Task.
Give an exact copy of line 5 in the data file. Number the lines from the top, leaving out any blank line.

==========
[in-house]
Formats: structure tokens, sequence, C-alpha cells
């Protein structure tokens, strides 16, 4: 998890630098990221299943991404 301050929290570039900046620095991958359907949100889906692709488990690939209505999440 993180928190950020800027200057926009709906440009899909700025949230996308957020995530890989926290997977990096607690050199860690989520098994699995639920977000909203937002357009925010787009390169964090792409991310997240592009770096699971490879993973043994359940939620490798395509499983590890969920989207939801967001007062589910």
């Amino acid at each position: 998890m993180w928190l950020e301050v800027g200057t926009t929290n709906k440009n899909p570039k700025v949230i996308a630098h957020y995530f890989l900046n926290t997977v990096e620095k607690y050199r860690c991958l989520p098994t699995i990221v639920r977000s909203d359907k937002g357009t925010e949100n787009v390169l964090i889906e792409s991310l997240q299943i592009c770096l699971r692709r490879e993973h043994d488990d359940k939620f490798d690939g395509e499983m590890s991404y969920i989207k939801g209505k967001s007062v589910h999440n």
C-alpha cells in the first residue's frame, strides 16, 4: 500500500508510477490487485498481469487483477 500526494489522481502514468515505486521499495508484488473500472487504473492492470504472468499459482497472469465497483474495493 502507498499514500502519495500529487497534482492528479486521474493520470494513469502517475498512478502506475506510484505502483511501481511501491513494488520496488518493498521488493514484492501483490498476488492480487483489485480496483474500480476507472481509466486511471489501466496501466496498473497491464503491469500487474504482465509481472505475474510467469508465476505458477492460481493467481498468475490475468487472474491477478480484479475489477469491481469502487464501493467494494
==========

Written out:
C-alpha cells in the first residue's frame, strides 16, 4: 500500500508510477490487485498481469487483477 500526494489522481502514468515505486521499495508484488473500472487504473492492470504472468499459482497472469465497483474495493 502507498499514500502519495500529487497534482492528479486521474493520470494513469502517475498512478502506475506510484505502483511501481511501491513494488520496488518493498521488493514484492501483490498476488492480487483489485480496483474500480476507472481509466486511471489501466496501466496498473497491464503491469500487474504482465509481472505475474510467469508465476505458477492460481493467481498468475490475468487472474491477478480484479475489477469491481469502487464501493467494494